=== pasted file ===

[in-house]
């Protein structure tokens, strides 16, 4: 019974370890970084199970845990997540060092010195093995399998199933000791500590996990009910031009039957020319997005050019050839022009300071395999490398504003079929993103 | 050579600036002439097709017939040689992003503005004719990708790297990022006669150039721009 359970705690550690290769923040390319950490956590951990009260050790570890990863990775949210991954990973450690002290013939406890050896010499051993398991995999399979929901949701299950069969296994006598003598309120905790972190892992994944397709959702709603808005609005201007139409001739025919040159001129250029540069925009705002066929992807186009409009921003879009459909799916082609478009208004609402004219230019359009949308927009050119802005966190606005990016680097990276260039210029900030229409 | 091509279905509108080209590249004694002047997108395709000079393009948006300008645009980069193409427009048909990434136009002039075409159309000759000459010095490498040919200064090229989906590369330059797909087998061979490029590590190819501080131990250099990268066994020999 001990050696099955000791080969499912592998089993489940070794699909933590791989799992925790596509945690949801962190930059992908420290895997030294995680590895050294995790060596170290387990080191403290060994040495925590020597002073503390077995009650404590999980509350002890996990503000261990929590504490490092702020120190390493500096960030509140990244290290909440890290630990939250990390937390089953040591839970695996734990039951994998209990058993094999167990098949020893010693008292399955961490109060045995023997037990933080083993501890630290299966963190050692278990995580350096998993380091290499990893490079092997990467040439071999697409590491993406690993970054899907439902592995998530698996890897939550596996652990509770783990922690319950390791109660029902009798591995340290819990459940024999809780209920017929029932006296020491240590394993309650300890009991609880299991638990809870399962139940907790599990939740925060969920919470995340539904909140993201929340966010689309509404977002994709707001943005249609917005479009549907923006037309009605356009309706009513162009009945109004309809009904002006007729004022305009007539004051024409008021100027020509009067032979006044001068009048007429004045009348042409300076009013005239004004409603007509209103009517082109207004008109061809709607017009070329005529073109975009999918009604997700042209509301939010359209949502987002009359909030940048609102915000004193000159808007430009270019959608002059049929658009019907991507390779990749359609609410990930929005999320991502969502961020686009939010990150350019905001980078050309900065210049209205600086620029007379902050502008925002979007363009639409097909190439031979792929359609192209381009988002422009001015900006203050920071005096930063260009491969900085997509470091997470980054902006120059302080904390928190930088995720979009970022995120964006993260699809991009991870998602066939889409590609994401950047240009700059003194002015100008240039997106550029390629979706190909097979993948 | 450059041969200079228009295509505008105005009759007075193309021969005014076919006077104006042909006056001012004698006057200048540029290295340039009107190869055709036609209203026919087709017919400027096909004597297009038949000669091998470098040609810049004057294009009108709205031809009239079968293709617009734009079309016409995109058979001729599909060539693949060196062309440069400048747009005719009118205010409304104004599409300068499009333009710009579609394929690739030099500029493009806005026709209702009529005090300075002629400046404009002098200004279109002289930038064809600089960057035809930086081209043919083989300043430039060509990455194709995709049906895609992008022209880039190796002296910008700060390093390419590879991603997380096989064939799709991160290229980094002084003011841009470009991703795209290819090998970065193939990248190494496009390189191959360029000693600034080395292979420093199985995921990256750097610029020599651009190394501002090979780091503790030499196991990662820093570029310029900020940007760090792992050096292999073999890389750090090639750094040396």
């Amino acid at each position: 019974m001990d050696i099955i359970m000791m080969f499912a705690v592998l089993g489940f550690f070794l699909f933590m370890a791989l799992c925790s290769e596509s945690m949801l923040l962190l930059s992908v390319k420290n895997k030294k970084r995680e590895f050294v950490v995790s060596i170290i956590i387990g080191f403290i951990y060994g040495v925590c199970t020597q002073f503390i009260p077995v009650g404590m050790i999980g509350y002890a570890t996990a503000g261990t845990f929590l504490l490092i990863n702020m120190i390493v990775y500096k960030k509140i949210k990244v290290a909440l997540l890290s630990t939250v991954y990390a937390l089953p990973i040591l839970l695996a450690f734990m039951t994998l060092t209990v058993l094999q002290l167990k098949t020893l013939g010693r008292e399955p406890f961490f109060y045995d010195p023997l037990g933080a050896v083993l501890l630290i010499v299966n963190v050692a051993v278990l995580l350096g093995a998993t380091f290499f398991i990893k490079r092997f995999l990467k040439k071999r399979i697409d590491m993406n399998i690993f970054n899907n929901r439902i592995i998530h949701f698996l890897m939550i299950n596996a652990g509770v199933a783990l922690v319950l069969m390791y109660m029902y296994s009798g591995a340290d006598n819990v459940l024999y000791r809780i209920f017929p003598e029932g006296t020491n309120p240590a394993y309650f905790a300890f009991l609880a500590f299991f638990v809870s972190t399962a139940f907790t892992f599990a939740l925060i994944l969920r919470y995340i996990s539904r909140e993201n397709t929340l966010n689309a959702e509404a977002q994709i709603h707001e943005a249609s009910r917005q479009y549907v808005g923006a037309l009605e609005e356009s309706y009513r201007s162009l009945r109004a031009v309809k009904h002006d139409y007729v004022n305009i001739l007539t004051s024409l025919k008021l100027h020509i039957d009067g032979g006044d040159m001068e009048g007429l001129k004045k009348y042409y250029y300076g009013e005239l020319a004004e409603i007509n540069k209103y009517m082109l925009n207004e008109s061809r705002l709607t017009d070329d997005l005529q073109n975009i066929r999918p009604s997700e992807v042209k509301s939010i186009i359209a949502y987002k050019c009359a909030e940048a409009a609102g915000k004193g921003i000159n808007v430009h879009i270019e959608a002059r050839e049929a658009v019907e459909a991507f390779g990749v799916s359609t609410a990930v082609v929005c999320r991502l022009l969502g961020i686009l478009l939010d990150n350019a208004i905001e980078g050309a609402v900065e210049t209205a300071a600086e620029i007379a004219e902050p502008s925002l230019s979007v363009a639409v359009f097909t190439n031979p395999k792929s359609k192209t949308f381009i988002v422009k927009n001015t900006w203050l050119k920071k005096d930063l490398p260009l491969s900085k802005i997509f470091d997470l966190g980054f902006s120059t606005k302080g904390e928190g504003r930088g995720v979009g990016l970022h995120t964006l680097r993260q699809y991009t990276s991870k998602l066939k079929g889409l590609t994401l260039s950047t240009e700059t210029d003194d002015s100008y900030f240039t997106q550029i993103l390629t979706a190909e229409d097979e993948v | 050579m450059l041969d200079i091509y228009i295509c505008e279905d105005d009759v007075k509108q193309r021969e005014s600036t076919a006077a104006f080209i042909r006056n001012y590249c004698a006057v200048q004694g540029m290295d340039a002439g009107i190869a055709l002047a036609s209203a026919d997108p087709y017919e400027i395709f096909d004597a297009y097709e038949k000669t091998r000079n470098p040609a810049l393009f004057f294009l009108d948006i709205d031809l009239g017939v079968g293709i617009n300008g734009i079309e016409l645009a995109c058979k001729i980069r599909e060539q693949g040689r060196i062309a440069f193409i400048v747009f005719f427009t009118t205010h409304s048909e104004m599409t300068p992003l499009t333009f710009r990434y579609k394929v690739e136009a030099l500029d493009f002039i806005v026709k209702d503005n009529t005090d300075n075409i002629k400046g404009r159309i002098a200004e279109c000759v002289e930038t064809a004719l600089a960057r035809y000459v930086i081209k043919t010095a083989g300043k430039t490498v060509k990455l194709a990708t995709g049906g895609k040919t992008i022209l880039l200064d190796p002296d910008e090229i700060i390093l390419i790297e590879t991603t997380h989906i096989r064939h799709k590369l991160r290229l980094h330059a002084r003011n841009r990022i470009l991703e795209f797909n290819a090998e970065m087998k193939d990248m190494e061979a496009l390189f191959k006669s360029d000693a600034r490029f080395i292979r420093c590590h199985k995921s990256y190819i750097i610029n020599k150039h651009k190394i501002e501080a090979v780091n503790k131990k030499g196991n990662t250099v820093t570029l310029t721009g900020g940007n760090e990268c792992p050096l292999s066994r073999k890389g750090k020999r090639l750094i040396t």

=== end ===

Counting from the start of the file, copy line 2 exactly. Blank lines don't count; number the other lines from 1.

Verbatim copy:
């Protein structure tokens, strides 16, 4: 019974370890970084199970845990997540060092010195093995399998199933000791500590996990009910031009039957020319997005050019050839022009300071395999490398504003079929993103 | 050579600036002439097709017939040689992003503005004719990708790297990022006669150039721009 359970705690550690290769923040390319950490956590951990009260050790570890990863990775949210991954990973450690002290013939406890050896010499051993398991995999399979929901949701299950069969296994006598003598309120905790972190892992994944397709959702709603808005609005201007139409001739025919040159001129250029540069925009705002066929992807186009409009921003879009459909799916082609478009208004609402004219230019359009949308927009050119802005966190606005990016680097990276260039210029900030229409 | 091509279905509108080209590249004694002047997108395709000079393009948006300008645009980069193409427009048909990434136009002039075409159309000759000459010095490498040919200064090229989906590369330059797909087998061979490029590590190819501080131990250099990268066994020999 001990050696099955000791080969499912592998089993489940070794699909933590791989799992925790596509945690949801962190930059992908420290895997030294995680590895050294995790060596170290387990080191403290060994040495925590020597002073503390077995009650404590999980509350002890996990503000261990929590504490490092702020120190390493500096960030509140990244290290909440890290630990939250990390937390089953040591839970695996734990039951994998209990058993094999167990098949020893010693008292399955961490109060045995023997037990933080083993501890630290299966963190050692278990995580350096998993380091290499990893490079092997990467040439071999697409590491993406690993970054899907439902592995998530698996890897939550596996652990509770783990922690319950390791109660029902009798591995340290819990459940024999809780209920017929029932006296020491240590394993309650300890009991609880299991638990809870399962139940907790599990939740925060969920919470995340539904909140993201929340966010689309509404977002994709707001943005249609917005479009549907923006037309009605356009309706009513162009009945109004309809009904002006007729004022305009007539004051024409008021100027020509009067032979006044001068009048007429004045009348042409300076009013005239004004409603007509209103009517082109207004008109061809709607017009070329005529073109975009999918009604997700042209509301939010359209949502987002009359909030940048609102915000004193000159808007430009270019959608002059049929658009019907991507390779990749359609609410990930929005999320991502969502961020686009939010990150350019905001980078050309900065210049209205600086620029007379902050502008925002979007363009639409097909190439031979792929359609192209381009988002422009001015900006203050920071005096930063260009491969900085997509470091997470980054902006120059302080904390928190930088995720979009970022995120964006993260699809991009991870998602066939889409590609994401950047240009700059003194002015100008240039997106550029390629979706190909097979993948 | 450059041969200079228009295509505008105005009759007075193309021969005014076919006077104006042909006056001012004698006057200048540029290295340039009107190869055709036609209203026919087709017919400027096909004597297009038949000669091998470098040609810049004057294009009108709205031809009239079968293709617009734009079309016409995109058979001729599909060539693949060196062309440069400048747009005719009118205010409304104004599409300068499009333009710009579609394929690739030099500029493009806005026709209702009529005090300075002629400046404009002098200004279109002289930038064809600089960057035809930086081209043919083989300043430039060509990455194709995709049906895609992008022209880039190796002296910008700060390093390419590879991603997380096989064939799709991160290229980094002084003011841009470009991703795209290819090998970065193939990248190494496009390189191959360029000693600034080395292979420093199985995921990256750097610029020599651009190394501002090979780091503790030499196991990662820093570029310029900020940007760090792992050096292999073999890389750090090639750094040396």